In a recent What If...?, XKCD's Randall Munroe tackles the important question: "If you had a printed version of the whole of (say, the English) Wikipedia, how many printers would you need in order to keep up with the changes made to the live version?" Turns out the answer is SIX, but it would cost $500,000 a month for the ink, and you'd need 300m^3 a month to store the paper.
The English Wikipedia currently receives about 125,000 to 150,000 edits each day, or 90-100 per minute.
We could try to define a way to measure the "word count" of the average edit, but that's hard bordering on impossible. Fortunately, we don't need to—we can just estimate that each change is going to require us to reprint a page somewhere. Many edits will actually change multiple pages—but many other edits are reverts, which would let us put back pages we've already printed. One page per edit seems like a reasonable middle ground.
For a mix of photos, tables, and text typical of Wikipedia, a good inkjet printer might put out 15 pages per minute. That means you'd only need about six printers running at any given time to keep pace with the edits.
The paper would stack up quickly. Using Rob Matthews' book as a starting point, I did my own back-of-the-envelope estimate for the size of the current English Wikipedia. Based on the average length of featured articles vs. all articles, I came up with an estimate of 300 cubic meters for a printout of the whole thing.
By comparison, if you were trying to keep up with the edits, you'd print out 300 cubic meters every month.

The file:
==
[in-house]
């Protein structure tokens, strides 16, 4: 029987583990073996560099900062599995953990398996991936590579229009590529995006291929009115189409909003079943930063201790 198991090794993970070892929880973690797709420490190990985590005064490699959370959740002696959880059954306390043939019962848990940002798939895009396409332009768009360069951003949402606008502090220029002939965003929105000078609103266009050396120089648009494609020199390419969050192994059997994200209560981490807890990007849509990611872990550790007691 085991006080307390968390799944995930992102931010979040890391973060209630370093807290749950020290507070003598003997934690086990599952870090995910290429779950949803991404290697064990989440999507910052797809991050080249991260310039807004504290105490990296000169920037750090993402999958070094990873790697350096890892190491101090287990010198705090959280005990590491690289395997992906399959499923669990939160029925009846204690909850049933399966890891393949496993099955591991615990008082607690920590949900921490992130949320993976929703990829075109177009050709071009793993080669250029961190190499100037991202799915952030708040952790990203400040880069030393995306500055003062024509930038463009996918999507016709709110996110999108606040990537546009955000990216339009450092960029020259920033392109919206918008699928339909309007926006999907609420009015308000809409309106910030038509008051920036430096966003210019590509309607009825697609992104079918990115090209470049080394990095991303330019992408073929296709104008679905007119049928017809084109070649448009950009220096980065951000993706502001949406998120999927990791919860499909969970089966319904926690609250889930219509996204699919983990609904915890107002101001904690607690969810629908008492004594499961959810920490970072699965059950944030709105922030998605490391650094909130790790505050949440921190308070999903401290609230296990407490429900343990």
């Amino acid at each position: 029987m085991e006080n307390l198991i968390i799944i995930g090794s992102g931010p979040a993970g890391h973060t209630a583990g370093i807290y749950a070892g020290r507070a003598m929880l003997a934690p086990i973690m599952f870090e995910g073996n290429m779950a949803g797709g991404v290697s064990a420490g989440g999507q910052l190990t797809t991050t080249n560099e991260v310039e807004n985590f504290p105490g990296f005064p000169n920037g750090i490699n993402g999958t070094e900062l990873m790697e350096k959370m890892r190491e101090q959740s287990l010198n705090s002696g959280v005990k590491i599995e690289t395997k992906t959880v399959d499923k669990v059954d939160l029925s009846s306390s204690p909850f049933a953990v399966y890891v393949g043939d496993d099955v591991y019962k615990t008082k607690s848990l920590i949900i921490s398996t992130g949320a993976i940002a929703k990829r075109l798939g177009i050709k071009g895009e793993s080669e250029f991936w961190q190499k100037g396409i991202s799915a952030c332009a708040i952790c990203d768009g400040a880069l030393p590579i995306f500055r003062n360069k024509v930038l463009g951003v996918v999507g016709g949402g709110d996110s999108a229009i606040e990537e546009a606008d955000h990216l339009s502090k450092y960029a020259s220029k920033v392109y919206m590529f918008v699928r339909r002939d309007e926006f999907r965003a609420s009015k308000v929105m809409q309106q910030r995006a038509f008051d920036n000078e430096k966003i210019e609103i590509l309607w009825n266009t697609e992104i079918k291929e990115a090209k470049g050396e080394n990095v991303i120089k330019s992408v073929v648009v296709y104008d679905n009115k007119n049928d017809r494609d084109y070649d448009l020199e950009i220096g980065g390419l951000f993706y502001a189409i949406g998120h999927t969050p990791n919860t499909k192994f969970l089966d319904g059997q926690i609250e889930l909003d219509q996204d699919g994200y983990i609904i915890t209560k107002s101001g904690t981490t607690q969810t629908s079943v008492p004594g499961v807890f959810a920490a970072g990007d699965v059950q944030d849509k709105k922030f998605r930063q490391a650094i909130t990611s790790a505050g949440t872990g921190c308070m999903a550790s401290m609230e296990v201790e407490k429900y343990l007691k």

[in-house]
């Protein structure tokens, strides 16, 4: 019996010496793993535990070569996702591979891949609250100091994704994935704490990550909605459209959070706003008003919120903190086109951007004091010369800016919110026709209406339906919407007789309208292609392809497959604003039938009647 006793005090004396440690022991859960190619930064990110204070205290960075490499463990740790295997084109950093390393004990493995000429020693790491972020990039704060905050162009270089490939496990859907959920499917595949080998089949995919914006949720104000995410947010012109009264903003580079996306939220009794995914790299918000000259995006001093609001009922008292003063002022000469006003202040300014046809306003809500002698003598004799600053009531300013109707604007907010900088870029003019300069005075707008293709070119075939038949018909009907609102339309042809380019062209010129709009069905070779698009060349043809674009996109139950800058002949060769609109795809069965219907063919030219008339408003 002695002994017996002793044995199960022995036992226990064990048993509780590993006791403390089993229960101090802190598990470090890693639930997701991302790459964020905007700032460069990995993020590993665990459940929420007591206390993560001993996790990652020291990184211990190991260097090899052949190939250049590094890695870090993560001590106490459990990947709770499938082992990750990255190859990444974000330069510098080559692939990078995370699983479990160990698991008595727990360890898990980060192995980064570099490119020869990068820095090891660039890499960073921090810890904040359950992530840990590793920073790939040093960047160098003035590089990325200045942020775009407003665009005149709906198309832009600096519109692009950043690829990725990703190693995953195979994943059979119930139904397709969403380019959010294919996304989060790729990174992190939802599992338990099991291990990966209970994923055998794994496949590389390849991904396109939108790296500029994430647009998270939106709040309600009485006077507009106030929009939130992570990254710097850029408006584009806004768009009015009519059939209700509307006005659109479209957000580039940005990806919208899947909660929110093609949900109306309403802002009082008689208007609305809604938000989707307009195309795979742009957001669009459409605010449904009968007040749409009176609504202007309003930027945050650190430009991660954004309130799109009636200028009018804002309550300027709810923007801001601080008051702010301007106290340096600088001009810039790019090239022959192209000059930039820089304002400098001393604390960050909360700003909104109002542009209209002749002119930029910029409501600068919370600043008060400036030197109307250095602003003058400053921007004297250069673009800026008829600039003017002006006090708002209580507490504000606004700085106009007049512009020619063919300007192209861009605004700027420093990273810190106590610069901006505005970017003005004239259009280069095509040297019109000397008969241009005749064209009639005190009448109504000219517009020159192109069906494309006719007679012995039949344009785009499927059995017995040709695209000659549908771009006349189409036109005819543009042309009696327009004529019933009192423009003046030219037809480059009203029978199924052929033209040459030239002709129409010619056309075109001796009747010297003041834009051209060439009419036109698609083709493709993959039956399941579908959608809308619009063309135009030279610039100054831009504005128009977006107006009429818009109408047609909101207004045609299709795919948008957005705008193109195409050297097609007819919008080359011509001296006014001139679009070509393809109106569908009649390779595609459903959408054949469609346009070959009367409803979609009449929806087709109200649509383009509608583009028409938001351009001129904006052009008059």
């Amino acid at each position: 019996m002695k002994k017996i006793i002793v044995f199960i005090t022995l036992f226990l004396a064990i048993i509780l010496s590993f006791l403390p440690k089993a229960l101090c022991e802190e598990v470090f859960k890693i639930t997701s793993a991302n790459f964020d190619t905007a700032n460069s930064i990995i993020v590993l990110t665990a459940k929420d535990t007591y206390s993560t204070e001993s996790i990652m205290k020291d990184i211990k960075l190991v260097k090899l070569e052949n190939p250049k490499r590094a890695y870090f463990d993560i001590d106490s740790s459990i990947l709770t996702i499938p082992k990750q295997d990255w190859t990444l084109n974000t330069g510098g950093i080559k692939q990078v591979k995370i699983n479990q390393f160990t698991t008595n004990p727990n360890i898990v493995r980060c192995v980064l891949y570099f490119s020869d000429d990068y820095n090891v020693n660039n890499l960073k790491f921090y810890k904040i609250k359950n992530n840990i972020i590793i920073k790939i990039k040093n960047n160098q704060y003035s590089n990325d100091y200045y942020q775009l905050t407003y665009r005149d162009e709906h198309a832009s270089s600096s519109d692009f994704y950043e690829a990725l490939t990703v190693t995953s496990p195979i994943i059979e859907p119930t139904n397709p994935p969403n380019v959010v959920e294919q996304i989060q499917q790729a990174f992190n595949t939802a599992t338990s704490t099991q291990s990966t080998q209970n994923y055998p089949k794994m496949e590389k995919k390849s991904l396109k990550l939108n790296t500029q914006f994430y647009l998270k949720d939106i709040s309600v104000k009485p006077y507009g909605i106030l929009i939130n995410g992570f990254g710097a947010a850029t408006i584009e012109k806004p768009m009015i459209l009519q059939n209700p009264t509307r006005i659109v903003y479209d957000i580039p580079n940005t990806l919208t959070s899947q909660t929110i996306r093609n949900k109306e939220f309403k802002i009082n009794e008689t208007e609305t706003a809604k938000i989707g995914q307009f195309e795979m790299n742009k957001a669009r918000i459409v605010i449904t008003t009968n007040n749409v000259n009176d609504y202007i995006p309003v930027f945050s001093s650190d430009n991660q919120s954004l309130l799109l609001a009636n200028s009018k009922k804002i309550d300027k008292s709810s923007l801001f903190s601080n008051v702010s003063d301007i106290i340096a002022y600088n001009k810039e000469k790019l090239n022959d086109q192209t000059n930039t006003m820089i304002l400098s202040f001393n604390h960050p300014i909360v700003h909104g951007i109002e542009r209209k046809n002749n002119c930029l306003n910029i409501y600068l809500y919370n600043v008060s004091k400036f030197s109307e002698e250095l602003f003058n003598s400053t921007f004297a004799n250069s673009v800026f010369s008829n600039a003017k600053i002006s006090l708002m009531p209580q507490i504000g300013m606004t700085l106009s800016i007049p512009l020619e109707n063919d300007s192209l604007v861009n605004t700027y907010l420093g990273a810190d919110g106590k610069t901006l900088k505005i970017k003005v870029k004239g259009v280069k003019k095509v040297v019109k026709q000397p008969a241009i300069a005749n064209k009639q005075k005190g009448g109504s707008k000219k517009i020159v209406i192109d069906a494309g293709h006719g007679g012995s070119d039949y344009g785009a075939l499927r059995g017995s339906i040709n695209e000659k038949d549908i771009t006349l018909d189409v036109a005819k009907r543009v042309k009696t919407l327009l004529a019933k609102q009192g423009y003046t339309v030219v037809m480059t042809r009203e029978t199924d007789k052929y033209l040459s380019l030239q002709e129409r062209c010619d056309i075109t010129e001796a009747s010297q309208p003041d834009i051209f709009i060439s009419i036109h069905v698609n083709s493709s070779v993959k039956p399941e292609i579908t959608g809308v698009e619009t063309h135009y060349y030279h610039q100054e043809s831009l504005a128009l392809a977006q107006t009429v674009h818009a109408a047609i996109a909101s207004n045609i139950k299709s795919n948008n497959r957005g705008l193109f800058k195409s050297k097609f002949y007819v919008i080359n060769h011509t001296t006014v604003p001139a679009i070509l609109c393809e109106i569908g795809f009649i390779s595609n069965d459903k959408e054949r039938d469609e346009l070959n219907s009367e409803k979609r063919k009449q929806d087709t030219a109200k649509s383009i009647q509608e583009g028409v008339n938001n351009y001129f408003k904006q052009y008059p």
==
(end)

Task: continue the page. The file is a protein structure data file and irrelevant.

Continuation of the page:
Updating a Printed Wikipedia
Frontier is the bottom-rung of the top-tier of US ISPs, serving customers in 29 states. Despite enjoying monopoly control over its customers' online lives, and despite massive government handouts and a lackadaisical approach to maintenance, and despite out-and-out theft from customers, the company is filing for bankruptcy, having accumulated $16.3b in debt through mismanagement.
Bruce Schneier's Foreign Policy essay in 5G security argues that we're unduly focused on the possibility of Chinese manufacturers inserting backdoors or killswitches in 5G equipment, and not focused enough on intrinsic weakness in a badly defined, badly developed standard wherein "near-term corporate profits prevailed against broader social good."
Long before 4chan and other anything-goes forums existed, every major online community had a similar community: the Well had its "weird" forum, Usenet had alt.syntax.tactical (among others), and Something Awful had the "Fuck You and Die" forum, where people were funny, mean, obscene, and gross, sometimes all at once.
Whether you’re looking to create perfect portraits or amazing artwork, if your medium is digital, you know you absolutely must have Photoshop to do your best making. So if you’ve been putting off really mastering the various techniques, tools, and styles it offers for your craft, now is a great time to make it happen. […]
There are few things more satisfying than the clickety-clack of an old keyboard. So old, in fact, that it’s really more of a typewriter sound and feel than that of a keyboard. But if you want to enjoy the benefits of both, check out this Rymek Retro Bluetooth 3.0 Mechanical Keyboard. Bringing you an impressive […]
There are plenty of productive ways to spend time while stuck indoors. While it’s undoubtedly fun to binge all 15 seasons of Supernatural or sink days of playtime into an Overwatch campaign, learning something new is definitely a more meaningful and long-term beneficial use of open hours. And if you’re going to invest time in […]